How I Came to Know What I Am

Svar, genderfluid, United States.

I used to think I was just a prudish straight girl. I used think I was just really messed up and not meant for any kind of intimacy with anyone (quite frankly, I still feel this way sometimes). While others around me were going through puberty and swooning over celebrities’ bodies, I was struggling alone to find my place in the world, and I didn’t care about sex at all. Girls would show me pictures of topless men and ask “isn’t he hot?” and would just shrug because the pictures elicited no feelings of arousal in me. They would always respond with “how can you not think he’s hot?” Yeah, how could I not? I was a freak, just like people had always told me, and this was just another reason why. For years I labored under this idea, believed it, internalized it. It didn’t help that my parents taught me nothing good or useful about sexuality, gender, and growing up. I had to figure it all out on my own and unlearn all the toxic things they’d told me about queerness.

My father said once “Some people think they’re asexual, but asexuality doesn’t exist and those people need medical help.” That was the first time I can remember anyone using the term asexual to refer to people, and it was with a highly negative connotation. I didn’t hear the word in that context again for years, so I forgot about it and I carried on silently thinking there was something wrong with me, until two years ago, when I joined tumblr. There, I saw mentions of orientations I’d never heard of or knew anything much about. After I joined the Sherlock fandom and thus became more engrossed in the tumblr life, I started to learn more and change my attitudes about a lot of things. I looked up all the terms I was uneducated about on Urban Dictionary, especially any related to asexuality, since I had seen Sherlock referred to as asexual before. I identify with the character quite a lot and thought maybe this word could apply to me.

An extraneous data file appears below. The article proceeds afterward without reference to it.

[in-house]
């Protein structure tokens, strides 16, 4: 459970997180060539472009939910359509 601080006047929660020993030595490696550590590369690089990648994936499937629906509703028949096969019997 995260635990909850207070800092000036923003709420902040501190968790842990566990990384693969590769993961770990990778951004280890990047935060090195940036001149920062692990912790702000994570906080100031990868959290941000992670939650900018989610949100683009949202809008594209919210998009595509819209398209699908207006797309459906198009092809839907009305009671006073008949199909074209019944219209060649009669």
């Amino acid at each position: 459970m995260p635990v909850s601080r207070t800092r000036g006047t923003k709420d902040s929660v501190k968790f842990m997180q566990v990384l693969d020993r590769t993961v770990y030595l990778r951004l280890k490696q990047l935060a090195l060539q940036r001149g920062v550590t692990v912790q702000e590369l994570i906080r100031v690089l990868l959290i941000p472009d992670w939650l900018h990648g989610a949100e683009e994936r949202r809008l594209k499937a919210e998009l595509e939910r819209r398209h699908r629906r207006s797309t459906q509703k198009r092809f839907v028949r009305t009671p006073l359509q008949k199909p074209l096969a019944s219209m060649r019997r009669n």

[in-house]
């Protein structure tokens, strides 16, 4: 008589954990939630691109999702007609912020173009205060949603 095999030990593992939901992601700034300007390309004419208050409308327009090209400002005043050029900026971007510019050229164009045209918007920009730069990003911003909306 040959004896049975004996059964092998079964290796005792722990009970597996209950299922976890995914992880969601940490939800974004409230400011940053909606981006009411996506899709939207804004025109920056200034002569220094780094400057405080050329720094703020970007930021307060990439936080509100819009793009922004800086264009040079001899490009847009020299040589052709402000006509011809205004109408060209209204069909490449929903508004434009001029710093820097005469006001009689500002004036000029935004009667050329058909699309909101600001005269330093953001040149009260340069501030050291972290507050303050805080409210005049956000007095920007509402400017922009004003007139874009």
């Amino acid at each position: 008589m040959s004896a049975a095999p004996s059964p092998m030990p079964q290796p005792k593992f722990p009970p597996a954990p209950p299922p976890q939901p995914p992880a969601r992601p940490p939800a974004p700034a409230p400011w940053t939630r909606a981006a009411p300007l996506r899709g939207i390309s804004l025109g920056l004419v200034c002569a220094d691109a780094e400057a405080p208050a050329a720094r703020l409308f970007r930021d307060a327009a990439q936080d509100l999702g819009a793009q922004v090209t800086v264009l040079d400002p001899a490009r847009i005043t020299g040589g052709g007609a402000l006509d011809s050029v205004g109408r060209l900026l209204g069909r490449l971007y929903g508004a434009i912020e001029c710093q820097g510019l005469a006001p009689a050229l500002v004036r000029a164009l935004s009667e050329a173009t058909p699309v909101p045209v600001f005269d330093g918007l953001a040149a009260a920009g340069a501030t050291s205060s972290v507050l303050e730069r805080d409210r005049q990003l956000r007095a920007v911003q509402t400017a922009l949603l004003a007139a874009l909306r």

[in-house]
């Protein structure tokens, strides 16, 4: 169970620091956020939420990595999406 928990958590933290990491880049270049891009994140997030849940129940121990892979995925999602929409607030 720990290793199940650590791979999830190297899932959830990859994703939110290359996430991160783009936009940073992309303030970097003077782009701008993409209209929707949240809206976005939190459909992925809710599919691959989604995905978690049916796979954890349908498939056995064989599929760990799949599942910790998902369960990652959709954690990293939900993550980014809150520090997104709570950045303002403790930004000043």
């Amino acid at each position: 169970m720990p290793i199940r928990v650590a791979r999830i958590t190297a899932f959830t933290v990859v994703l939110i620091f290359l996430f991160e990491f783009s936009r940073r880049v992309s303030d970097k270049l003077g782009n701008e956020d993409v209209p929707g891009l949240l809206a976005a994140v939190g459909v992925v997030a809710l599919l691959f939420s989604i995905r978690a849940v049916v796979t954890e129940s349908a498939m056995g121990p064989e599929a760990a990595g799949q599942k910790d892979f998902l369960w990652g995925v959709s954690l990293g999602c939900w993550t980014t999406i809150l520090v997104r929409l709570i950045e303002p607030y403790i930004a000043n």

I spent months thinking about what I had read and eventually asked the only openly queer person I knew well for advice. I explained how I felt to him and he told me that I was probably asexual, but that the term only applies if I want it to. It was like a breath of fresh air after a long day in a stuffy room, a balm to the itch that had been under my skin for ages. There wasn’t anything wrong with me after all. Suddenly, everything seemed to be much clearer and it wasn’t long before I was completely comfortable thinking of myself as asexual. This is who I am and that’s okay.

I moved on to tackling how to define what made me fall in love with fictional characters without having sexual desire towards them (I have yet to fall in love with a real person, but I take my feelings for fictional ones as proof that I’m capable of it). I knew I had some sort of attraction to men, but it wasn’t sexual and that confused me because society had taught me that sex was an integral part of romance. I then learnt that this teaching is bunkum, thanks, once again, to tumblr. I came to understand that I was experiencing romantic attraction. I still haven’t completely sussed out what kind of romantic attraction I experience, but it doesn’t concern me terribly. The important part is knowing that I’m free to define myself as I wish and alter how I identify should my feelings change.